VirtualGrasp is hardware-agnostic.
You can use VirtualGrasp with or without a VR headset and your scene does not need to be a VR-enabled scene.
In terms of hand control, VirtualGrasp can create natural grasp interactions with any kind of controllers (or sensors), whether it is hand-held VR controllers that gives accurate 6-dof wrist pose, finger tracking devices like Leap Motion or Oculus finger tracking feature, or or even just a computer mouse.
This is because unlike many physics-based grasp synthesis solutions in the market that require accurate finger tracking, VirtualGrasp exploits “object intelligence”. By analyzing shape and affordances of an object model in VR, we can synthesize grasp configurations on a hand with just the knowledge of where the wrist is, and without any dependence of expensive physical simulations.
How to Setup
VirtualGrasp allows you to assign upto two types of sensors for an avatar. This allows developers to combine two sensors to control avatar’s hands. For example you can choose to use a data glove to control avatar’s finger pose and grasp triggers, while using an Oculus touch controller to control wrist position and orientation. Though this is not most common setup for today’s development use cases, this feature may become useful expecially for research and development of new hand controllers.
In the majority of use cases only one primary sensor is used.
Whether it is Unity or Unreal, you can assign your controller input in MyVirtualGrasp → Avatars → Primary and Secondary Sensor Setup.
Whether it is Unity or Unreal, in Sensor Setup, Profile option allows you to select the “controller profile” for that sensor (primary or secondary). You are able to configure a number of controller-related settings and thereyby allow you to quickly switch between different controller inputs, such as UnityXR (e.g. supporting Quest), LeapMotion, Mouse, and others.
A set of ready-to-use controllers is explained in on the VG_ExternalControllerManager page.
Elements of VG_ControllerProfile are explained in this table:
|External Type||name of the external controller, as a string, so one can write your own external controller. Note, here we supports adding a list of controller names, separated by ‘;’, in order of priorization. E.g. “OculusHand;UnityXR” (assuming that you have enabled both controllers properly) will use Oculus hand tracking as a priority, but if no hands are tracked, it will fallback to UnityXR controllers.|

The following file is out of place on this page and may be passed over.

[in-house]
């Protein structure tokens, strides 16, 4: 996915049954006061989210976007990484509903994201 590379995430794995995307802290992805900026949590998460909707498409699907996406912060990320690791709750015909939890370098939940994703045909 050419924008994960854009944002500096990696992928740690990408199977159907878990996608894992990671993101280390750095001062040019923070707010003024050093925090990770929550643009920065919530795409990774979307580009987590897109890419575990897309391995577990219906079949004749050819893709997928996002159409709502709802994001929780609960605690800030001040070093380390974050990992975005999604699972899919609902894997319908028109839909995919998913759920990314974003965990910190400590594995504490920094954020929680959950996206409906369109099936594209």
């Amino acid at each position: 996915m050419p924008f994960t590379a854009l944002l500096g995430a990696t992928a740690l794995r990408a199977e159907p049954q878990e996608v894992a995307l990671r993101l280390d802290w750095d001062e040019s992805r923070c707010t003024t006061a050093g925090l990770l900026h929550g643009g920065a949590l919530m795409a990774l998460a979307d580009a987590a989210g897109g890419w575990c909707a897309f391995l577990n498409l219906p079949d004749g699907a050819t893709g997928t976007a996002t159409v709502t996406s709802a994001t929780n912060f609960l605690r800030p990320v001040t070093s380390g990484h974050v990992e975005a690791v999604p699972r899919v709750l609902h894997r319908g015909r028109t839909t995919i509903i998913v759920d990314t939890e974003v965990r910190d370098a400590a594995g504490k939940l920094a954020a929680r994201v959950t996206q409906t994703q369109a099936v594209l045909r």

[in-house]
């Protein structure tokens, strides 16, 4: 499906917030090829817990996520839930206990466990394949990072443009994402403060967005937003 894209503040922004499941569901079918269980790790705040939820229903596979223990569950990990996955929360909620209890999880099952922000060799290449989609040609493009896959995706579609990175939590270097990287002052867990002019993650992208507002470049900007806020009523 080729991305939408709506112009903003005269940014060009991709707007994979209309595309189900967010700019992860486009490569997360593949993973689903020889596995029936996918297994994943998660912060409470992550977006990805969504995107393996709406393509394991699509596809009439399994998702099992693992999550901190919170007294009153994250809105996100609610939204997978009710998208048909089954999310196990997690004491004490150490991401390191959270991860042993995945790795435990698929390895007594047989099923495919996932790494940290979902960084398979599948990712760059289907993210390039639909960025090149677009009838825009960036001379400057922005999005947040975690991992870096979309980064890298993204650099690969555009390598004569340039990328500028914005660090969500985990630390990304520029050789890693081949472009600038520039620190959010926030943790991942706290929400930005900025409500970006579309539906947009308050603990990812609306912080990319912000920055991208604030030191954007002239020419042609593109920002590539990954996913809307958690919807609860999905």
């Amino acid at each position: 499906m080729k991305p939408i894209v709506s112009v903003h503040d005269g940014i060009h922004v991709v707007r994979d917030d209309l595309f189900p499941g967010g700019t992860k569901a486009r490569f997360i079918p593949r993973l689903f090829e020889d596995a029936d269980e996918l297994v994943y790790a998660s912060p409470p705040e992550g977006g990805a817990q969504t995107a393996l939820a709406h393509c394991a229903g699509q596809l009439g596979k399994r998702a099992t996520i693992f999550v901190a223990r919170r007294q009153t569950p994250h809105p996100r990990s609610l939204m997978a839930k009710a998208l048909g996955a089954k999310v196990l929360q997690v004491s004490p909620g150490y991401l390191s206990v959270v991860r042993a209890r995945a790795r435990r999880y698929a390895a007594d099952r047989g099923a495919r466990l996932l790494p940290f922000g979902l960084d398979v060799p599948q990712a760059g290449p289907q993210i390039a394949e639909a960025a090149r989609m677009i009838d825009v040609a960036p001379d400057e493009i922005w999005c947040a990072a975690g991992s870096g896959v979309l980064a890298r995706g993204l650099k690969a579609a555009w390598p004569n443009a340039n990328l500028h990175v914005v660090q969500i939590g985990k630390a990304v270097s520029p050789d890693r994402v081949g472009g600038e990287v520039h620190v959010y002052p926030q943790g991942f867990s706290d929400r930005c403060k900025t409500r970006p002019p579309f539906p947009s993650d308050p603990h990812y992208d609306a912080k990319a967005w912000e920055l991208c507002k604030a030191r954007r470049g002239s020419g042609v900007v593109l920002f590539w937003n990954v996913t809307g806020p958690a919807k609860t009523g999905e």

|Control||specify what this sensor element controls. If you added two sensors, then one could control wrist position, rotation and haptics, another controls fingers and grasp for example.|
|Finger Control Type||specify how sensor controls the finger motion. See Finger Control Type.|
|when the virtual hands do not match to the position or rotation of your real hands holding the controllers, you can adjust the offset to synchronize them. Note that the hand coordinate system’s axes, XYZ, are defined like you strech out three axes with thumb, index, and middle finger (i.e. X is thumb up, Y is index forward, and Z is middle inward) of each hand. In other words, with a fully flat hand, all finger point along the positive Y axis, and your palm faces the positive Z axis.|
|Origin Name||set this to the GameObject name that should act as the origin of your controller data. For example, “XRRig” for the default Unity XR Rig (unless you renamed it). If no GameObject with this name is found (or you leave it empty), the origin will be the zero-origin.
To overwrite this behavior, you can use the Origin field as described below.
|Origin Scale||you can add a scale multiplier to the sensor data if you like. The default is (1,1,1).|
|Hand Mappings||you can find a more detailed documentation on VG_HandProfiles.|
Source: Original by PrimalShell, Creative Commons Attribution-Share Alike 3.0 Unported license.
While each VG_ControllerProfile contains an “Origin Name” that should act as the origin of your controller data, you can overwrite the origin by selecting a different transform here.